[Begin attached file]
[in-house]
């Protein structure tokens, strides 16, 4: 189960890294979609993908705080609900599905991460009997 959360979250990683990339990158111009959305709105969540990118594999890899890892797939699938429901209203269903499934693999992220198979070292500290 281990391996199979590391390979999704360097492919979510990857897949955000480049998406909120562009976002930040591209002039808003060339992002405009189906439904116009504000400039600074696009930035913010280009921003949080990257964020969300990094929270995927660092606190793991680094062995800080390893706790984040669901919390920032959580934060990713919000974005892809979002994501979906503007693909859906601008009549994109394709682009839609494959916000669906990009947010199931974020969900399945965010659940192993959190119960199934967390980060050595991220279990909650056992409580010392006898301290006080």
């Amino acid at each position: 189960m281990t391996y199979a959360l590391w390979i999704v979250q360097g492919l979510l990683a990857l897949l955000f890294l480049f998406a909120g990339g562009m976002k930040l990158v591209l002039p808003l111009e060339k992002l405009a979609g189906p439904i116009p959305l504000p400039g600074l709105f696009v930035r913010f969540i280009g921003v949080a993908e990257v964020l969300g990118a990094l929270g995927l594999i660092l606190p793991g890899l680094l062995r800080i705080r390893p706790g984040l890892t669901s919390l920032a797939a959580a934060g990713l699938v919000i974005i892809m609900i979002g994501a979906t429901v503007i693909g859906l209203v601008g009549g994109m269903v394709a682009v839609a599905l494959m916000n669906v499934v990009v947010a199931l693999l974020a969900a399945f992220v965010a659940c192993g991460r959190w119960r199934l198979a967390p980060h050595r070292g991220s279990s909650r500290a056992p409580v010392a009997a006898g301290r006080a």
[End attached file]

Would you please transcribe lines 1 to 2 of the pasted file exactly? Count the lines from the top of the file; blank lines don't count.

[in-house]
């Protein structure tokens, strides 16, 4: 189960890294979609993908705080609900599905991460009997 959360979250990683990339990158111009959305709105969540990118594999890899890892797939699938429901209203269903499934693999992220198979070292500290 281990391996199979590391390979999704360097492919979510990857897949955000480049998406909120562009976002930040591209002039808003060339992002405009189906439904116009504000400039600074696009930035913010280009921003949080990257964020969300990094929270995927660092606190793991680094062995800080390893706790984040669901919390920032959580934060990713919000974005892809979002994501979906503007693909859906601008009549994109394709682009839609494959916000669906990009947010199931974020969900399945965010659940192993959190119960199934967390980060050595991220279990909650056992409580010392006898301290006080």